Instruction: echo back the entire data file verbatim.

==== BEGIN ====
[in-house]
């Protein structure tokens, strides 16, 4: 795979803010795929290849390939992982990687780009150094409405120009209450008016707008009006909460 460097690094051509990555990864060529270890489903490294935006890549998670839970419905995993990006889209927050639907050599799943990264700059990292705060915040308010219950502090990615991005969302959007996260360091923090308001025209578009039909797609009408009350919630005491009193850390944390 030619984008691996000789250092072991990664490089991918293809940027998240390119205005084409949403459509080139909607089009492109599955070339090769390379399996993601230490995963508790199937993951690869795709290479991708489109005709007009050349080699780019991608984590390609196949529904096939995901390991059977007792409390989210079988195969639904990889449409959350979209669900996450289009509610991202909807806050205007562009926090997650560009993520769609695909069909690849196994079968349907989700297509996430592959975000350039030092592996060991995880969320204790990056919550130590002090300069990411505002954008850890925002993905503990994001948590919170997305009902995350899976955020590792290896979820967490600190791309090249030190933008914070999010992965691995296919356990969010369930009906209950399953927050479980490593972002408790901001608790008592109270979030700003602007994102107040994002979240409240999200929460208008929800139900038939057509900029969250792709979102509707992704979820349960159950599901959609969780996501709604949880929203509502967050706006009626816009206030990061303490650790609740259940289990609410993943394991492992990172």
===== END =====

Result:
[in-house]
């Protein structure tokens, strides 16, 4: 795979803010795929290849390939992982990687780009150094409405120009209450008016707008009006909460 460097690094051509990555990864060529270890489903490294935006890549998670839970419905995993990006889209927050639907050599799943990264700059990292705060915040308010219950502090990615991005969302959007996260360091923090308001025209578009039909797609009408009350919630005491009193850390944390 030619984008691996000789250092072991990664490089991918293809940027998240390119205005084409949403459509080139909607089009492109599955070339090769390379399996993601230490995963508790199937993951690869795709290479991708489109005709007009050349080699780019991608984590390609196949529904096939995901390991059977007792409390989210079988195969639904990889449409959350979209669900996450289009509610991202909807806050205007562009926090997650560009993520769609695909069909690849196994079968349907989700297509996430592959975000350039030092592996060991995880969320204790990056919550130590002090300069990411505002954008850890925002993905503990994001948590919170997305009902995350899976955020590792290896979820967490600190791309090249030190933008914070999010992965691995296919356990969010369930009906209950399953927050479980490593972002408790901001608790008592109270979030700003602007994102107040994002979240409240999200929460208008929800139900038939057509900029969250792709979102509707992704979820349960159950599901959609969780996501709604949880929203509502967050706006009626816009206030990061303490650790609740259940289990609410993943394991492992990172």